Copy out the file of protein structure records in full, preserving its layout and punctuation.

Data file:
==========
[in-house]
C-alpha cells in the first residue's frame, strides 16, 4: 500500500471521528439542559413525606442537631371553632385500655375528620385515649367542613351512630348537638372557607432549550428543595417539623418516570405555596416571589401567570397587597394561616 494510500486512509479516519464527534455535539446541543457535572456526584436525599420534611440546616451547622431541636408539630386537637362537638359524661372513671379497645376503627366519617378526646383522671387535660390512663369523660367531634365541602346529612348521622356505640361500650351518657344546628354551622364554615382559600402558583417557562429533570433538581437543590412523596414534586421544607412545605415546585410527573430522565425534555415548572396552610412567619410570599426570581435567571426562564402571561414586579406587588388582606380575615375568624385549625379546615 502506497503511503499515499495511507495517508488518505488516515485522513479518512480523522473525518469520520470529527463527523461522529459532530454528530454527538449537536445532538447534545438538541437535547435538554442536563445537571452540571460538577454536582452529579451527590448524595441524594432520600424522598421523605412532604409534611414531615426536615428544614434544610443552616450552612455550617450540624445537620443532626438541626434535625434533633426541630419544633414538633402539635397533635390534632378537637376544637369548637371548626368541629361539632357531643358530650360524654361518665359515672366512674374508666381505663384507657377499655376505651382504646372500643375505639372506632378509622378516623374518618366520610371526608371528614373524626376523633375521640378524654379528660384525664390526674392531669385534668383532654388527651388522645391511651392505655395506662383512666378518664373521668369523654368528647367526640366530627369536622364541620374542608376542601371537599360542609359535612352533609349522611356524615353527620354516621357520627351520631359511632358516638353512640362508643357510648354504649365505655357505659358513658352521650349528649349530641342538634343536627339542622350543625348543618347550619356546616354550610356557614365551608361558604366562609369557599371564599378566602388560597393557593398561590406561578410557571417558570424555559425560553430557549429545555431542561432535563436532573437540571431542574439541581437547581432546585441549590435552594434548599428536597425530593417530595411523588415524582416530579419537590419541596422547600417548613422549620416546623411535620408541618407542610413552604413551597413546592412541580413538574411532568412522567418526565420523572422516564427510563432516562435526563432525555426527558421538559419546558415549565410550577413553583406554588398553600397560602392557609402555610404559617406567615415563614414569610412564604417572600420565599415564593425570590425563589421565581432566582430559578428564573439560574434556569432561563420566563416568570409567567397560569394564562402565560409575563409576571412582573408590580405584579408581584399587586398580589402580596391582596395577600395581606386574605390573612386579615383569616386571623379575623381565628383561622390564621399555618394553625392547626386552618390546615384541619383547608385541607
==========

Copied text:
[in-house]
C-alpha cells in the first residue's frame, strides 16, 4: 500500500471521528439542559413525606442537631371553632385500655375528620385515649367542613351512630348537638372557607432549550428543595417539623418516570405555596416571589401567570397587597394561616 494510500486512509479516519464527534455535539446541543457535572456526584436525599420534611440546616451547622431541636408539630386537637362537638359524661372513671379497645376503627366519617378526646383522671387535660390512663369523660367531634365541602346529612348521622356505640361500650351518657344546628354551622364554615382559600402558583417557562429533570433538581437543590412523596414534586421544607412545605415546585410527573430522565425534555415548572396552610412567619410570599426570581435567571426562564402571561414586579406587588388582606380575615375568624385549625379546615 502506497503511503499515499495511507495517508488518505488516515485522513479518512480523522473525518469520520470529527463527523461522529459532530454528530454527538449537536445532538447534545438538541437535547435538554442536563445537571452540571460538577454536582452529579451527590448524595441524594432520600424522598421523605412532604409534611414531615426536615428544614434544610443552616450552612455550617450540624445537620443532626438541626434535625434533633426541630419544633414538633402539635397533635390534632378537637376544637369548637371548626368541629361539632357531643358530650360524654361518665359515672366512674374508666381505663384507657377499655376505651382504646372500643375505639372506632378509622378516623374518618366520610371526608371528614373524626376523633375521640378524654379528660384525664390526674392531669385534668383532654388527651388522645391511651392505655395506662383512666378518664373521668369523654368528647367526640366530627369536622364541620374542608376542601371537599360542609359535612352533609349522611356524615353527620354516621357520627351520631359511632358516638353512640362508643357510648354504649365505655357505659358513658352521650349528649349530641342538634343536627339542622350543625348543618347550619356546616354550610356557614365551608361558604366562609369557599371564599378566602388560597393557593398561590406561578410557571417558570424555559425560553430557549429545555431542561432535563436532573437540571431542574439541581437547581432546585441549590435552594434548599428536597425530593417530595411523588415524582416530579419537590419541596422547600417548613422549620416546623411535620408541618407542610413552604413551597413546592412541580413538574411532568412522567418526565420523572422516564427510563432516562435526563432525555426527558421538559419546558415549565410550577413553583406554588398553600397560602392557609402555610404559617406567615415563614414569610412564604417572600420565599415564593425570590425563589421565581432566582430559578428564573439560574434556569432561563420566563416568570409567567397560569394564562402565560409575563409576571412582573408590580405584579408581584399587586398580589402580596391582596395577600395581606386574605390573612386579615383569616386571623379575623381565628383561622390564621399555618394553625392547626386552618390546615384541619383547608385541607